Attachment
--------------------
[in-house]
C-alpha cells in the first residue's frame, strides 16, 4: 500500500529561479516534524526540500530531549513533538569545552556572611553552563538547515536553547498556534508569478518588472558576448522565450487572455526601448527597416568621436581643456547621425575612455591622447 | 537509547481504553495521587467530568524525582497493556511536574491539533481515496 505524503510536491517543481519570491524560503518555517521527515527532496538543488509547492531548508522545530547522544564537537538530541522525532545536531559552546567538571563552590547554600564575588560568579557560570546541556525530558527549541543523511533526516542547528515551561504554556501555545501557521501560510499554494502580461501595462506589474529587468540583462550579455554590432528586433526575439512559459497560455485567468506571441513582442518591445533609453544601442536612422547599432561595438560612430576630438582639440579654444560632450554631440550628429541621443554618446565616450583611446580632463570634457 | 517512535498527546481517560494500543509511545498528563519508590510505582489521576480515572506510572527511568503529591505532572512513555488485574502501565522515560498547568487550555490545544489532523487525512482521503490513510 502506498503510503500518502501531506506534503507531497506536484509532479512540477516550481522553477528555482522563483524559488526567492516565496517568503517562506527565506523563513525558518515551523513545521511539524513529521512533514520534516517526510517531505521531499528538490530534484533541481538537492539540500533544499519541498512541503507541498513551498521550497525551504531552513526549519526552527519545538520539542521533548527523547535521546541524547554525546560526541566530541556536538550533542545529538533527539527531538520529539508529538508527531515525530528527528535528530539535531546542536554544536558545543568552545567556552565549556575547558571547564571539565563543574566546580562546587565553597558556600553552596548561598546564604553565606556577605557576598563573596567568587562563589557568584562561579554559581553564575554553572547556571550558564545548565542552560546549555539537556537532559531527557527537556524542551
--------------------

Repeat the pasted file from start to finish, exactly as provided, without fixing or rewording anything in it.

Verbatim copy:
[in-house]
C-alpha cells in the first residue's frame, strides 16, 4: 500500500529561479516534524526540500530531549513533538569545552556572611553552563538547515536553547498556534508569478518588472558576448522565450487572455526601448527597416568621436581643456547621425575612455591622447 | 537509547481504553495521587467530568524525582497493556511536574491539533481515496 505524503510536491517543481519570491524560503518555517521527515527532496538543488509547492531548508522545530547522544564537537538530541522525532545536531559552546567538571563552590547554600564575588560568579557560570546541556525530558527549541543523511533526516542547528515551561504554556501555545501557521501560510499554494502580461501595462506589474529587468540583462550579455554590432528586433526575439512559459497560455485567468506571441513582442518591445533609453544601442536612422547599432561595438560612430576630438582639440579654444560632450554631440550628429541621443554618446565616450583611446580632463570634457 | 517512535498527546481517560494500543509511545498528563519508590510505582489521576480515572506510572527511568503529591505532572512513555488485574502501565522515560498547568487550555490545544489532523487525512482521503490513510 502506498503510503500518502501531506506534503507531497506536484509532479512540477516550481522553477528555482522563483524559488526567492516565496517568503517562506527565506523563513525558518515551523513545521511539524513529521512533514520534516517526510517531505521531499528538490530534484533541481538537492539540500533544499519541498512541503507541498513551498521550497525551504531552513526549519526552527519545538520539542521533548527523547535521546541524547554525546560526541566530541556536538550533542545529538533527539527531538520529539508529538508527531515525530528527528535528530539535531546542536554544536558545543568552545567556552565549556575547558571547564571539565563543574566546580562546587565553597558556600553552596548561598546564604553565606556577605557576598563573596567568587562563589557568584562561579554559581553564575554553572547556571550558564545548565542552560546549555539537556537532559531527557527537556524542551